Wife sort of follows the laidback guitar vibe of the last song. It isn’t bad, but Jay’s voice just doesn’t quite bring the song to the next level for me. He does struggle hitting some notes at times and it does come off a bit odd to hear. I do like one section of the song where the background vocals come in and become the focus. Also, the instrumental breakdown with the more “Chinese” style is a nice inclusion. Not bad.

Bullfight has some stronger R&B elements to it and I do like it more than the last few songs. It has some really interesting musical aspects that really give it an edge. Also, Jay sounds much better here and his voice fits the laid back R&B style more, especially when he brings in a bit of rapping. Up to this point, it’s the strongest tune.

Black Humour is surprisingly the first full-fledged ballad. I was actually expecting something a little different considering the name of the song. It does start off a little messy as Jay’s voice sounds shaky, but he does get a bit more confidence during the chorus. There are a few struggle notes though. The melody is quite charming and sounds much better with the fuller instrumental at the end.

Istanbul brings back that laid back R&B vibe. It really sounds like an early 2000’s C-Pop song. I think Jay’s singing sounds better in this kind of song and while he does struggle to hit some notes, the chorus is definitely smoother and catchier. I just wish it had some more energy to it as it comes off quite forgettable in the long run.

Old Indian Turtledove is the most popping song up to this point. The music has some spice to it and some cooler jazzier elements that it brings in. I don’t think the song is really that catchy though and I feel like it relies a lot on the music.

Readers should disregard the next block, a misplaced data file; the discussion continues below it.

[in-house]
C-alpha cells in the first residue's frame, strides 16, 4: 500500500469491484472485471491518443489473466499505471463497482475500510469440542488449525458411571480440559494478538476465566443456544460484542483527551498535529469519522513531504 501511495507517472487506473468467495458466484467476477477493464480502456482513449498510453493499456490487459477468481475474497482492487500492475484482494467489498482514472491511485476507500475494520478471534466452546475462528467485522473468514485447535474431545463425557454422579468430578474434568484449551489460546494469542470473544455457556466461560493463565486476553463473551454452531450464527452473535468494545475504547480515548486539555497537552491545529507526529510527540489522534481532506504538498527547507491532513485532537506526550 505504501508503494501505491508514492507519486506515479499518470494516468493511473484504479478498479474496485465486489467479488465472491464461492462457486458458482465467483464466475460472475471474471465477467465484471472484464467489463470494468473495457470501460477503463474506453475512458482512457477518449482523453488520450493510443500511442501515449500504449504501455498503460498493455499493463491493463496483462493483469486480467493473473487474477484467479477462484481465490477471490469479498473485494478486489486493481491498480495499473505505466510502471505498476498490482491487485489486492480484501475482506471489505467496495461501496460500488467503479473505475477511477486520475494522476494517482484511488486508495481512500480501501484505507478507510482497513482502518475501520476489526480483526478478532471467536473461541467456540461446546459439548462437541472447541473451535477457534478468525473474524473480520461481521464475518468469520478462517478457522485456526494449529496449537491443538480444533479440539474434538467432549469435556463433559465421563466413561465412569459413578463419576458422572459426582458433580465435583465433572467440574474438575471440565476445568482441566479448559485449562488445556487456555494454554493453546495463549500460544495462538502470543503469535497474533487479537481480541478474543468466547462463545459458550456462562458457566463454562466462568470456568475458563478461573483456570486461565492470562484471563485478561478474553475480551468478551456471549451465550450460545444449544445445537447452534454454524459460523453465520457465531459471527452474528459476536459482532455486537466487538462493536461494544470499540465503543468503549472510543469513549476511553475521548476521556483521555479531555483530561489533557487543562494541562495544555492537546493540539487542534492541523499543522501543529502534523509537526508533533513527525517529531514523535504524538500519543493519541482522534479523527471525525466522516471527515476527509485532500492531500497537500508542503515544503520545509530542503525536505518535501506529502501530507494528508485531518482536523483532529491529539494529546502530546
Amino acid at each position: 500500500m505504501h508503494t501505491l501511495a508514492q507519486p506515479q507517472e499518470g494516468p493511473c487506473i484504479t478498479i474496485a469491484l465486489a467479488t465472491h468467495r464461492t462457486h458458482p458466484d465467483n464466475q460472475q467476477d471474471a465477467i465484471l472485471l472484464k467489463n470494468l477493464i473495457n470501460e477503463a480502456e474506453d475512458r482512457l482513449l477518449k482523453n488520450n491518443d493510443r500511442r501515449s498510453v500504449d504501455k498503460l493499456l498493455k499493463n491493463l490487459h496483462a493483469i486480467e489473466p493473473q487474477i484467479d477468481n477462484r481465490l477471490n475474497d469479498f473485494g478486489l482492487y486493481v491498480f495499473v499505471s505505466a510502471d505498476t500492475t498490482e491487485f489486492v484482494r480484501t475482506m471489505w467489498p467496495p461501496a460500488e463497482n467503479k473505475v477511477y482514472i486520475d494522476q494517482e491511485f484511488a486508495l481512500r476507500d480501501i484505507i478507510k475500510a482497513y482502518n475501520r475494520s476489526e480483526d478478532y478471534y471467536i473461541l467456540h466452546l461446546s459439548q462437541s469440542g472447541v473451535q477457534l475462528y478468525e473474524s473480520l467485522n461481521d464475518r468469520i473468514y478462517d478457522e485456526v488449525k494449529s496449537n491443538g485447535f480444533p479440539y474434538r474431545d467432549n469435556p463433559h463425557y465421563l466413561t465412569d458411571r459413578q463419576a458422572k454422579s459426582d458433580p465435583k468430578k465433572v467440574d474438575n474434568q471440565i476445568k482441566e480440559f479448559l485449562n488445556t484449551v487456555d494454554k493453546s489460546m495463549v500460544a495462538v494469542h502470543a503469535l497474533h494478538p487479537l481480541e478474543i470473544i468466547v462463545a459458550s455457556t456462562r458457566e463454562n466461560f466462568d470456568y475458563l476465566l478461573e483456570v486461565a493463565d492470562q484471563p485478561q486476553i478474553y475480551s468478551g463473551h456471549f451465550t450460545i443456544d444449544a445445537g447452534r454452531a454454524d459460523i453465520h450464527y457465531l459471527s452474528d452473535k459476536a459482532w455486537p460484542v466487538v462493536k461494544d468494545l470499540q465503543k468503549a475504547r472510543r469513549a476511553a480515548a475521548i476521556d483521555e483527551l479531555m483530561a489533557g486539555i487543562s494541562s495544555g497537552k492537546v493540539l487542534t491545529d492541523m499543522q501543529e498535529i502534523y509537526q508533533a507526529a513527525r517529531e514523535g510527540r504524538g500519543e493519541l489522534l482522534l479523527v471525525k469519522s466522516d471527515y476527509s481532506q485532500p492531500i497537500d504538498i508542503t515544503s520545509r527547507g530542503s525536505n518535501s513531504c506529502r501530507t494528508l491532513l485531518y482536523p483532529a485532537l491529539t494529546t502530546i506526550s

Tornado is quite nice though. It’s more on the ballad feel despite having a steady beat and piano. I especially enjoy the pre-chorus and chorus as these parts have some of the catchier parts of the album. This is the type of song I was hoping to hear from this album because it is that laid back R&B vibe but with the kind of melody with some impact.

I love how The Counter-clockwise Clock starts off with the piano and slowly brings in a beat and odd synth-line. It has an eerie, but cool quality to it. The verses feel a bit held back and the pre-chorus is really odd, but the chorus isn’t bad. I don’t think the music totally fits with the melody, but it sort of reminds me of a J-Pop song.


Overall: This isn’t a bad debut album, but I think I was expecting a lot more considering Jay’s capabilities as a songwriter. Maybe it is because this was his first, but I had two major problems with this album. The first was that there was some really great arrangements, but the melodies were just forgettable. The second was that Jay’s voice just didn’t elevate the songs. I understand he has his own style of singing, but in this album he was either giving very low energy or he was struggling to hit high notes. With that said, there were definitely some good tunes. I don’t think they were the best, but the potential was totally there and some of the music was quite beautiful.